REVIEW: プロメア [Puromea] [Promare] [2019]

Oil and water as one! Its mechs vs. monsters storyline starts pretty straightforward. The latter are born from a mysterious mutation that gives a select percentage of the Earth’s population combustion powers that they simply couldn’t control at the time of the “Great World Blaze” en route to causing a mass genocide it’s taken three decades to overcome. The former are the creation of a new scientific law enforcement entity that goes by the name Foundation. With popular billionaire Kray Foresight (Masato Sakai) as its CEO, newly crafted high-tech resources…

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TIFF19 REVIEW: Tenki no ko [Weathering with You] [2019]

Or maybe not not. Teenagers get plenty of flack these days with derogatory labels thrust upon them by older generations refusing to truly look outside their window at how much the world has changed. They’ve a lot to shoulder with the pressure of living up to impossible and antiquated expectations, confusion as to a future and identity they can’t quite decipher yet, and the crippling reality that the world around them is literally crumbling via war, genocide, and climate change. Kids used to run from home as a means of…

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FANTASIA19 REVIEW: Sadako [2019]

That new girl is creepy. Director Hideo Nakata brought novelist Kôji Suzuki‘s Ring series to the big screen two decades ago and spawned a laundry list of sequels, American remakes (one of which he helmed), comics, and television remakes that each put their own unique spin on central “monster” Sadako Yamamura’s history until fluidity of mythology became a veritable franchise hallmark. Things got muddled fast too as the initial follow-up to Ringu fared so poorly (with a different creative team at the lead to release the same year) that it…

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REVIEW: 情牽拉麵茶 [Ramen Teh] [Ramen Shop] [2018]

He kept her memory alive with every bowl of ramen. While Eric Khoo‘s Ramen Teh [Ramen Shop] is at its core a story about a young man looking to reclaim a part of his heritage that was lost, it’s also a rather poignant account of the lasting scars of war and the struggle to separate hate from love when two worlds collide. Because it’s not simply that Masato (Takumi Saitoh) never returned to Singapore after leaving with his parents at age ten. He wasn’t welcome there. Despite the country being…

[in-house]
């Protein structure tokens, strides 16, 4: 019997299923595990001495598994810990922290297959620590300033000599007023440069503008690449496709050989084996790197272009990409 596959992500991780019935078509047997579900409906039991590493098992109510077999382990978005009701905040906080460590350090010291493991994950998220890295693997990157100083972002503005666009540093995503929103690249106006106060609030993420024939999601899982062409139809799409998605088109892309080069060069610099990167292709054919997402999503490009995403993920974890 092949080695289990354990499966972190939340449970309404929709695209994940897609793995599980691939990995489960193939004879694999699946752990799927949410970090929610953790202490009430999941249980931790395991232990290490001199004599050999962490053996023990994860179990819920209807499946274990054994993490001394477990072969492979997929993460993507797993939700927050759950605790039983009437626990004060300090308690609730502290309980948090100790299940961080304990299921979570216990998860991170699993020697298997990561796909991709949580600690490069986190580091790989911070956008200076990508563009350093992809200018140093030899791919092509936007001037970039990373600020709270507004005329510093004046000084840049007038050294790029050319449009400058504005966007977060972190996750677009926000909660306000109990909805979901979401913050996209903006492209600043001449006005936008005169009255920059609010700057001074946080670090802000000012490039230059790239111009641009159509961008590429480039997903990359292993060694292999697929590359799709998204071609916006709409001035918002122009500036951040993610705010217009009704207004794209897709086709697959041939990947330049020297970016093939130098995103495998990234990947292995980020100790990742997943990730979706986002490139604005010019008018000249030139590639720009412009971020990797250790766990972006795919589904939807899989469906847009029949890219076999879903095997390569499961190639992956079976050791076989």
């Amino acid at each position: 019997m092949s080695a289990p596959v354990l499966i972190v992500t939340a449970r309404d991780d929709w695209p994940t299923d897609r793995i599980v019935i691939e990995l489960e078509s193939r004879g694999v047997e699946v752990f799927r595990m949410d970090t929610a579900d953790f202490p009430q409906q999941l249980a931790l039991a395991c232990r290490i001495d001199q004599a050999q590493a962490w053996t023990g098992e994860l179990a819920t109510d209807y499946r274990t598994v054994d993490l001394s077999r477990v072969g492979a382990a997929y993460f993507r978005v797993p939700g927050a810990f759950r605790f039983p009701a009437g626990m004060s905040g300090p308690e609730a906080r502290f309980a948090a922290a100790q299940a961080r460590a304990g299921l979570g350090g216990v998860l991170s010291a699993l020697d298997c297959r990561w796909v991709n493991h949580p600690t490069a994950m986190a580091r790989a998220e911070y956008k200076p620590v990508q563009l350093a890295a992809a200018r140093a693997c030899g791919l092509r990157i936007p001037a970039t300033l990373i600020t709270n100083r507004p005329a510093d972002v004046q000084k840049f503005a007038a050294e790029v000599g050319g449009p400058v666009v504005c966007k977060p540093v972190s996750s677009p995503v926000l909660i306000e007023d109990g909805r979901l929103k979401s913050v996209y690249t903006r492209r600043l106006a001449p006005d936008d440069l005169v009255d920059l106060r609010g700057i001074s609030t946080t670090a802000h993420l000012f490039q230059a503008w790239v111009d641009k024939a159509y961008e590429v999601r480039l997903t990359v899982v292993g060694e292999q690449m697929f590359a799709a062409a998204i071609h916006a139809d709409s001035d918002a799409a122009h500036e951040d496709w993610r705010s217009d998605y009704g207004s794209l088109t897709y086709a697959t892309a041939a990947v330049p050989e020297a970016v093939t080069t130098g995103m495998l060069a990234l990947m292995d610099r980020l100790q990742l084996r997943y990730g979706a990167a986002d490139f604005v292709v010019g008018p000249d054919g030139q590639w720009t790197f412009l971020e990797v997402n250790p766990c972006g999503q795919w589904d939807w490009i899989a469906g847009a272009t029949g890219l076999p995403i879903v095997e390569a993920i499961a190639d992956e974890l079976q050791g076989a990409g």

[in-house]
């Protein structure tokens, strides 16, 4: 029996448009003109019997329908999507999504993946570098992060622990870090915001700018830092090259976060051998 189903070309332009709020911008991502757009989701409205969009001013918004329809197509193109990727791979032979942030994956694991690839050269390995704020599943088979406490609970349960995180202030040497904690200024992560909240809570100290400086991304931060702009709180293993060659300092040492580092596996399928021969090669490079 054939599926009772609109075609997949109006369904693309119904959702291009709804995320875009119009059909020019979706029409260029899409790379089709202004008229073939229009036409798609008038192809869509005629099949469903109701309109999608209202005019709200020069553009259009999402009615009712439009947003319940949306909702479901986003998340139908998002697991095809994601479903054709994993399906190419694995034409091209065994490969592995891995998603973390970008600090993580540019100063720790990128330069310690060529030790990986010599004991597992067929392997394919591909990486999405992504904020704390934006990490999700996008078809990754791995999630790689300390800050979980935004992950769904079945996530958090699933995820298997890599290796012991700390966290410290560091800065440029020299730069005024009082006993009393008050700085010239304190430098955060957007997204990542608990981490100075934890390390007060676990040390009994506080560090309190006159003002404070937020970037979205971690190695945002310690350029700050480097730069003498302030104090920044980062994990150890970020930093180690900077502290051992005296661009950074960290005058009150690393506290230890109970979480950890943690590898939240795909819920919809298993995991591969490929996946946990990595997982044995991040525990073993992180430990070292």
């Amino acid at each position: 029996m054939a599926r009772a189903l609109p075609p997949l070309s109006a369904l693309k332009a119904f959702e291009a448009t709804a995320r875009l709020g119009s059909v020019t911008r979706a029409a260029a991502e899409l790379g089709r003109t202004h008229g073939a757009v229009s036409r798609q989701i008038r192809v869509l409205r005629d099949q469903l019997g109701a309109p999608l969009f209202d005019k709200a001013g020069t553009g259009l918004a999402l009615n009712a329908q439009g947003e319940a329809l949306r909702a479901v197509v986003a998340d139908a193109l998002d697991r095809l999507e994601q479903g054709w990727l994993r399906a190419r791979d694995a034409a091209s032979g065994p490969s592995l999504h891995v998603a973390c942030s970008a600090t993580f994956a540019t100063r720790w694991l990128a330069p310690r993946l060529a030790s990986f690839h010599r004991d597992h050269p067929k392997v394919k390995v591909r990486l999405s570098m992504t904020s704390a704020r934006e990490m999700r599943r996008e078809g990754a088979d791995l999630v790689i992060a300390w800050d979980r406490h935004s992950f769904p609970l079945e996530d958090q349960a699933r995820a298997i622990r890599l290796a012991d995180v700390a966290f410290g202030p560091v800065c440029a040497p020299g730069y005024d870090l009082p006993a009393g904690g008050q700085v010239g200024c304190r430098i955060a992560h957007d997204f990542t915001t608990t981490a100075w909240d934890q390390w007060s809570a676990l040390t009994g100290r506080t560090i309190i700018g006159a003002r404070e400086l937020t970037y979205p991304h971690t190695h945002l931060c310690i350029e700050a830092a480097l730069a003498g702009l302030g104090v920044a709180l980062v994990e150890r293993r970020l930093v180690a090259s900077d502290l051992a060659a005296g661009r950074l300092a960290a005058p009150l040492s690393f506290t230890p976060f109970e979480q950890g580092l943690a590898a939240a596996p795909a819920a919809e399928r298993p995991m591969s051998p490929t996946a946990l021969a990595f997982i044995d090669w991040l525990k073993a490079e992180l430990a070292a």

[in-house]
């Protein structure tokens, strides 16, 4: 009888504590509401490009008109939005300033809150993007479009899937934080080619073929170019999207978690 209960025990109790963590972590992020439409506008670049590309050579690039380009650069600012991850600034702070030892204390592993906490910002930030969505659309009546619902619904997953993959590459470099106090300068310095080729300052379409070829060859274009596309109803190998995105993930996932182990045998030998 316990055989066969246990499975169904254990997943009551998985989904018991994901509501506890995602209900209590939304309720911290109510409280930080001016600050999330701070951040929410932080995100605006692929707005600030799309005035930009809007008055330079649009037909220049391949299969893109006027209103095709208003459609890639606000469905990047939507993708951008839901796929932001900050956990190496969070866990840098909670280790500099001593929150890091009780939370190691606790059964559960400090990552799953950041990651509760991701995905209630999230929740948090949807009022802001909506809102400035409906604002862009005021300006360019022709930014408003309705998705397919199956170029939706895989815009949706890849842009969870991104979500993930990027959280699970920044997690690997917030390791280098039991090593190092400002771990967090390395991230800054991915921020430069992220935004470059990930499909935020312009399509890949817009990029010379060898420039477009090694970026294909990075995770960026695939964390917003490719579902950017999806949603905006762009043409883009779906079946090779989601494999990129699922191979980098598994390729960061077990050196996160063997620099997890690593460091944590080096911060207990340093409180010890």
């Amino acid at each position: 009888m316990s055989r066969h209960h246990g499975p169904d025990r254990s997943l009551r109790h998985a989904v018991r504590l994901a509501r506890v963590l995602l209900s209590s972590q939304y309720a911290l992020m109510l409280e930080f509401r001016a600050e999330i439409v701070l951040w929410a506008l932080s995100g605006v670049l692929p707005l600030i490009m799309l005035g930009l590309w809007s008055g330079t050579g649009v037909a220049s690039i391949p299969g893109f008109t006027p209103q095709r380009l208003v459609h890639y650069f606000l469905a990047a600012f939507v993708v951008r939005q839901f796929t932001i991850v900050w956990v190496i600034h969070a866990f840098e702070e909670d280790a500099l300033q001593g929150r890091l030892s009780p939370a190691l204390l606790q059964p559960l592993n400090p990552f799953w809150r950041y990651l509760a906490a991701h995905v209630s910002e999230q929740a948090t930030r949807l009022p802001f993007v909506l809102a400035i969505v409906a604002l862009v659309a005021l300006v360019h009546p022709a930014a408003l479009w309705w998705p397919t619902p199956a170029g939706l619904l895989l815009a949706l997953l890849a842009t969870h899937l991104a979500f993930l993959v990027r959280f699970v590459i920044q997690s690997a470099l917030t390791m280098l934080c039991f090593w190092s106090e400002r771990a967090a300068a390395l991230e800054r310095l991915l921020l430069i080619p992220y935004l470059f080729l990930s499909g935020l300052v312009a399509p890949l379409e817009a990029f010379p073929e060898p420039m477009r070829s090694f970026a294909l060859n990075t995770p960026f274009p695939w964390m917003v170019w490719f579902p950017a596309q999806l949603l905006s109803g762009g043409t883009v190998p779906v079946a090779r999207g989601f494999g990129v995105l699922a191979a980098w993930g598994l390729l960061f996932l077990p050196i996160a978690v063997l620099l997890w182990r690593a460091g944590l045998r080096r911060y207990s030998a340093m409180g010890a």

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REVIEW: 未来のミライ [Mirai no Mirai] [Mirai] [2018]

I don’t like everyone! Young Kun (Moka Kamishiraishi) is excited to welcome his mother (Kumiko Asô) home after giving birth to his baby sister. I single out “mother” because she’s whom he misses. Dad (Gen Hoshino) has never really been around due to constantly working so Kun doesn’t necessarily have any affinity for the man. As for the new child: if she can’t pull her weight playing bullet trains with him, what’s the point of her even being there? Kun is barely removed from the toddler age scale himself, though,…

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REVIEW: リズと青い鳥 [Rizu to aoi tori] [Liz and the Blue Bird] [2018]

I hope that day never comes. The filmmakers behind リズと青い鳥 [Rizu to aoi tori] [Liz and the Blue Bird] did a smart thing: they took an existing property (Ayano Takeda‘s novel series Sound! Euphonium which has subsequently become a manga, anime series, and film) and expanded upon two of its secondary characters by allowing them to take the lead. I’m not familiar with the original iterations of the property, but a bit of research shows that its plot surrounds a high school concert band in Kyoto, Japan just returned to…